Baha'i News -- Eastside Baha'i center proposed for Crossroads: 23,000-square-foot building would cost $2 million
Eastside Baha'i center proposed for Crossroads: 23,000-square-foot building would cost $2
by Jeff Switzer
BELLEVUE-- The Baha'is are ready to build a first-ever Eastside center for their faith, a permanent home
in the most diverse part of Bellevue.
The Eastside congregation is planning a nearly $2 million, 23,000-square-foot center on a vacant acre on
Northeast Eighth Street, just across from the Crossroads Shopping Center.
"One of the main motivations was to be able to have a place where we could have all of our activities,"
said Bill Griffith, Eastside Baha'i spokesman.
"This will be really the first one. There are no other facilities in this area."
Baha'i -- pronounced Bah-HIGH-- is a monotheistic religion independent of Christianity, Islam and Judaism.
It has no clergy and has as a central theme that humanity is a single race and the day has come for global
"We recognize the validity of all faiths," Griffith said.
Crossroads is the most diverse area of Bellevue, with nearly half of Bellevue's 5,800 Hispanics and
one-third of Bellevue's 19,000 Asians.
"One of the things that is most important is the unity of ... all people," said Lona Oostema, a Bellevue
member of the Eastside Baha'i congregation. "That spot is a really good place to be."
The group has hired world renowned architect Hossein Amanat of Vancouver, B.C., one of the principal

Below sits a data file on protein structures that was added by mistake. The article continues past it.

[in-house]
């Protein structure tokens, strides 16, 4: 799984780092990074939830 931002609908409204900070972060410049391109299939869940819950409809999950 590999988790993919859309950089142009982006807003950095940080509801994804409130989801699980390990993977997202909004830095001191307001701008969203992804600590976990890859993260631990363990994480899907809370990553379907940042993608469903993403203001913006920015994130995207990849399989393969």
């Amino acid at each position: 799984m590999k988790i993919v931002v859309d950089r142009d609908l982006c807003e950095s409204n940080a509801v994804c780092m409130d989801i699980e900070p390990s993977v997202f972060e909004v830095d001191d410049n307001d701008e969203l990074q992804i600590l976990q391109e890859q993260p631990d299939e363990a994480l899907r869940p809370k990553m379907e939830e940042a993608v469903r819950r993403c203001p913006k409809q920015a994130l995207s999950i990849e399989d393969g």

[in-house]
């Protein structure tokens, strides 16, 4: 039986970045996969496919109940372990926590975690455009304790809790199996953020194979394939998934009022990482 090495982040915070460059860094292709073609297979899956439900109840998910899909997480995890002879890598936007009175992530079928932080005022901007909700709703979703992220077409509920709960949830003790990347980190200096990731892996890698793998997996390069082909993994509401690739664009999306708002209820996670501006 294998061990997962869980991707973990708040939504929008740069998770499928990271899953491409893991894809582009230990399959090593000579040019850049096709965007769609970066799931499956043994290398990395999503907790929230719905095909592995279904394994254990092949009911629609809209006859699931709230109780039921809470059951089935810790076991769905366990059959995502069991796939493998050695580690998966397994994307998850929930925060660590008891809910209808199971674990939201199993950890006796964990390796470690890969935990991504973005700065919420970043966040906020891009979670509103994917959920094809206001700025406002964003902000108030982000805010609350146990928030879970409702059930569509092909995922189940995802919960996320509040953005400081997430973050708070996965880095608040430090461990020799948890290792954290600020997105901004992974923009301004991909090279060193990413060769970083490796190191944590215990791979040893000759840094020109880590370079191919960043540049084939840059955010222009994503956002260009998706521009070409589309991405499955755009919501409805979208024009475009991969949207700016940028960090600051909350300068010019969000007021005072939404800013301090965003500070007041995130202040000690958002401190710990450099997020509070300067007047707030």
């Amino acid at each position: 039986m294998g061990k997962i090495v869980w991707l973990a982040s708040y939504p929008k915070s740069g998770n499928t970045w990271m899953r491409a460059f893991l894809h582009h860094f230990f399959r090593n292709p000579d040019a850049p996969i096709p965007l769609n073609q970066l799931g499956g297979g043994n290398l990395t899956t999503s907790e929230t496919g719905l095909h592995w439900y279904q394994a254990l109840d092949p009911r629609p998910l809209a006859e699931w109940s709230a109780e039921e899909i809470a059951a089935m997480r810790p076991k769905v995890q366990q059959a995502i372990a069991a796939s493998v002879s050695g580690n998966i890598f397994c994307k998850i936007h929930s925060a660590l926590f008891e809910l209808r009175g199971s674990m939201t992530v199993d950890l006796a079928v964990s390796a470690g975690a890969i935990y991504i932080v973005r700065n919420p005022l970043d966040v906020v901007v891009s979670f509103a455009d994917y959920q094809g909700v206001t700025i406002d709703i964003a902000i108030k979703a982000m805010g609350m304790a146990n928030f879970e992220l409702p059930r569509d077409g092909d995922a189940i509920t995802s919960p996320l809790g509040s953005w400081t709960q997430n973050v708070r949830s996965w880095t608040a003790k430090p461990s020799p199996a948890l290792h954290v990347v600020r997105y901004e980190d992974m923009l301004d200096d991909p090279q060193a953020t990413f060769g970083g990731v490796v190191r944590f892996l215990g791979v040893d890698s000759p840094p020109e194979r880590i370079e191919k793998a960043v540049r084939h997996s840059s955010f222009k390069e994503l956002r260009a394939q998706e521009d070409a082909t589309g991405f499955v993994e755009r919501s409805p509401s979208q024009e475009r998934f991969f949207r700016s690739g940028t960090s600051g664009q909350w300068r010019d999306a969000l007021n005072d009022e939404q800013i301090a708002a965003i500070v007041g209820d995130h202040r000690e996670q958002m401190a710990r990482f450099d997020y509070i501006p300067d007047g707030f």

architects for the neo-classical Baha'i buildings of Mount Carmel in Haifa, Israel, the world center of
the Baha'i religion.
Baha'is believe that founder Baha'u'llah, who lived from 1817 to 1892, was the latest of God's messengers,
following Abraham, Moses, Buddha, Zoroaster, Jesus and Muhammad.
They claim 5 million worshipers worldwide.
The Eastside Baha'is -- which include immigrants from Iran and Azerbaijan-- have rented Sunday school and
worship spaces at Odle Middle School and the Bellevue Regional Library. They also have informational
centers in Redmond and Issaquah that each hold about 50 people.
That's not big enough to handle the 300 worshipers in and around Bellevue, nor the 1,000 estimated within
a 30-minute drive.
The proposed Eastside Baha'i Faith Regional Center will have a worship space for 390, as well as
classrooms and offices. Underground parking will have 78 spaces.
The group paid $500,000 for the land, Griffith said.
Their most optimistic projections show the facility opening in the middle of 2004.
"Hopefully, we'll be a benefit to the people of Bellevue, and in that area in particular, because we
believe that to be of service is the highest place we can be as human beings," Oostema said.
Jeff Switzer can be reached at firstname.lastname@example.org or 425-453-4234.
©Copyright 2002, Eastside Journal
Page last updated/revised 030902
Return to the Bahá'í Association's Main Web Page